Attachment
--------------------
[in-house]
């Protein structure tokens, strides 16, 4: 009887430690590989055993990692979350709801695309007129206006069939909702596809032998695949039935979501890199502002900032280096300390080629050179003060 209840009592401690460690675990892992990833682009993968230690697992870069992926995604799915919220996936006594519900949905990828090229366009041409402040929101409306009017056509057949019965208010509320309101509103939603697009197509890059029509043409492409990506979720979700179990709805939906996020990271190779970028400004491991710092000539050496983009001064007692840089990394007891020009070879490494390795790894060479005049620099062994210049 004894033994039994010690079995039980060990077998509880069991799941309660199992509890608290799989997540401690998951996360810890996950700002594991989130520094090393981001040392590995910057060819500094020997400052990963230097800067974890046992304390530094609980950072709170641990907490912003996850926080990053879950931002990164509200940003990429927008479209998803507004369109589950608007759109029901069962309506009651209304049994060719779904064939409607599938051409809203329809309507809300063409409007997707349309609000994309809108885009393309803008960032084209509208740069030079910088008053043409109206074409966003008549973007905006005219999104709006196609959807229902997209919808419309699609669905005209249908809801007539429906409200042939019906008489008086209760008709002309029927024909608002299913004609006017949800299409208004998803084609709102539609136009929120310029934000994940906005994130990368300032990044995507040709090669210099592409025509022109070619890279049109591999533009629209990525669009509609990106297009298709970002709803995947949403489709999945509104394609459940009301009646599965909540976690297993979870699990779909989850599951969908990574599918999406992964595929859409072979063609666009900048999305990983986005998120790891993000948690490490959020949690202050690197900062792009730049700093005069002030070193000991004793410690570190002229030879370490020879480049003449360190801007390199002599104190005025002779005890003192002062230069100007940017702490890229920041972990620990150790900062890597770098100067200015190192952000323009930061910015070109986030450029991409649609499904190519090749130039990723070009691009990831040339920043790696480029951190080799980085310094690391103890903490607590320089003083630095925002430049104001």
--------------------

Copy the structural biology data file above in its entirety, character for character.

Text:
[in-house]
């Protein structure tokens, strides 16, 4: 009887430690590989055993990692979350709801695309007129206006069939909702596809032998695949039935979501890199502002900032280096300390080629050179003060 209840009592401690460690675990892992990833682009993968230690697992870069992926995604799915919220996936006594519900949905990828090229366009041409402040929101409306009017056509057949019965208010509320309101509103939603697009197509890059029509043409492409990506979720979700179990709805939906996020990271190779970028400004491991710092000539050496983009001064007692840089990394007891020009070879490494390795790894060479005049620099062994210049 004894033994039994010690079995039980060990077998509880069991799941309660199992509890608290799989997540401690998951996360810890996950700002594991989130520094090393981001040392590995910057060819500094020997400052990963230097800067974890046992304390530094609980950072709170641990907490912003996850926080990053879950931002990164509200940003990429927008479209998803507004369109589950608007759109029901069962309506009651209304049994060719779904064939409607599938051409809203329809309507809300063409409007997707349309609000994309809108885009393309803008960032084209509208740069030079910088008053043409109206074409966003008549973007905006005219999104709006196609959807229902997209919808419309699609669905005209249908809801007539429906409200042939019906008489008086209760008709002309029927024909608002299913004609006017949800299409208004998803084609709102539609136009929120310029934000994940906005994130990368300032990044995507040709090669210099592409025509022109070619890279049109591999533009629209990525669009509609990106297009298709970002709803995947949403489709999945509104394609459940009301009646599965909540976690297993979870699990779909989850599951969908990574599918999406992964595929859409072979063609666009900048999305990983986005998120790891993000948690490490959020949690202050690197900062792009730049700093005069002030070193000991004793410690570190002229030879370490020879480049003449360190801007390199002599104190005025002779005890003192002062230069100007940017702490890229920041972990620990150790900062890597770098100067200015190192952000323009930061910015070109986030450029991409649609499904190519090749130039990723070009691009990831040339920043790696480029951190080799980085310094690391103890903490607590320089003083630095925002430049104001």